Levi Yoder, tall, muscular and handsome, stalked through the deep snow toward her from the woodpile by the barnyard split rail fence. He carried an armload of lengthy fire wood propped on his shoulder. Even though she fought with herself not to feel hopeful, her heart raced faster at the sight of him. As Levi came closer, his rugged features were just like she imagined in her thoughts and dreams over the last year. A lump formed in her throat as she watched the sinking, fiery sun behind his back create rosy streaks in his straw colored hair where it curled on his coat collar.
As Levi walked close enough for Margaret to get a good look at his face, any growing excitement she felt spiraled backward to dread again. It only took a quick glimpse to make her tense up. Any sparse drop of hope she’d had that Levi would welcome her this time faded as fast as the dimming daylight. Any brief thought that the man might be worried because she was a day late, she could discard like dirty wash water out the back door just from watching his foreboding posture as he marched at her. She tried to hold back the mounting anguish that wanted to creep onto her face. She should have known better than to expect any change in that strong willed man. Nothing about him ever changed. She had to face it. He never would change.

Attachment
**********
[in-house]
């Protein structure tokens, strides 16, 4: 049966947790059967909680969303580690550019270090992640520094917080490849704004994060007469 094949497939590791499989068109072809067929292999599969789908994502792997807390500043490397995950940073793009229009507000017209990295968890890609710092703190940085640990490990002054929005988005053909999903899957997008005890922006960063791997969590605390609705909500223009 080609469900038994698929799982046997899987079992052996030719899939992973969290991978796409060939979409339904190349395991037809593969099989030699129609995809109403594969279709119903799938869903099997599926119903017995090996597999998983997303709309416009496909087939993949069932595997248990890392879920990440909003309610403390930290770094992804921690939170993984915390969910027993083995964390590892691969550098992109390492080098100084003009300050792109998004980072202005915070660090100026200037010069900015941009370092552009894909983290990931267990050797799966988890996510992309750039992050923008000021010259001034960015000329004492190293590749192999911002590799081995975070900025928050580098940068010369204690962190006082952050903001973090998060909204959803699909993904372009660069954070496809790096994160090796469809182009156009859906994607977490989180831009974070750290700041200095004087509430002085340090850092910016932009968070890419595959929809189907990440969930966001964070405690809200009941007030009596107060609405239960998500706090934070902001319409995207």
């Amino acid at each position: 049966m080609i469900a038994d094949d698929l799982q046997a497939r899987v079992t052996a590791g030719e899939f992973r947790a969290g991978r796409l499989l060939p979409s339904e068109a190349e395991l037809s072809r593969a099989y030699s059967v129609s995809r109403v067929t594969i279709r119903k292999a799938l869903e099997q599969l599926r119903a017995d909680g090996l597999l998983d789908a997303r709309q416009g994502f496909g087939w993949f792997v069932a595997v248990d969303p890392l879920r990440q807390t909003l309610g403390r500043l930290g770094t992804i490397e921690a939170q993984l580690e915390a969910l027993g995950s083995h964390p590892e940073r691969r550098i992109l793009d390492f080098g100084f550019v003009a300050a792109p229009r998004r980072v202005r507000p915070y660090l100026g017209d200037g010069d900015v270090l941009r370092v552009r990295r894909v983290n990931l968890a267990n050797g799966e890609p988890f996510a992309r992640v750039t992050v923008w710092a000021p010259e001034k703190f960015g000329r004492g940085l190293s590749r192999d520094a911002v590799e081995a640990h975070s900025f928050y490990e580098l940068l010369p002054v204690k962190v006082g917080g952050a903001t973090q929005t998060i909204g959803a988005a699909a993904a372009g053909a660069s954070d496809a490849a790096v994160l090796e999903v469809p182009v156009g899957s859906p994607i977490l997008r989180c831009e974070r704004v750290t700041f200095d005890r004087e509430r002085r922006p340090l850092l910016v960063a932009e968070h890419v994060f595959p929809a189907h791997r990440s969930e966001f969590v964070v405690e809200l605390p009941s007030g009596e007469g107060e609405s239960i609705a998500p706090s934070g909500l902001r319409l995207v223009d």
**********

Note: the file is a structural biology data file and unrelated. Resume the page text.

At that moment, his piercing eyes and high boned cheeks above his bushy, blond beard appeared to be chiseled by a stonemason. The scowl on his face, Margaret knew for sure, even if he never said so out loud, had been brought on by her arrival. In all these years, her presence always had the same affect on Levi Yoder. Why did she ever hope that he would change in a year’s time? That man ever changing his opinions on anyone or anything was never going to happen.
The wood Levi carried was too long to go into the cookstove. He must be ready to prepare the fireplace in the meeting room. Would it have hurt him to warm the room up before I arrived, ran through Margaret’s mind. The meeting room was only used on a Sunday once in a blue moon when it was the Yoders turn to have church. Just for her, the room was opened more days in a row the once a year she visited.
However, she’d arrived a day late. Maybe Levi hoped she wouldn’t show up at all. This year of all the years would be the one that he definitely wouldn’t want to face her. He probably hoped she’d changed her mind about going through with her plan concerning the journal. In that case, he might have reasoned that she’d decide to skip her appearance at the Yoder farm this year if the journal had been her initial reason for the visit. There would be no need for him to bother going through the chore of opening up the meeting room that he only did begrudgingly for her. Well, Levi was wrong. It made her blood boil to think, in all the years they had known each other, that man never understood her concern had always been for what was best for Luke. Anything she tried to do to improve the situation between Levi and her wasn’t enough to make him want to try to get along with her.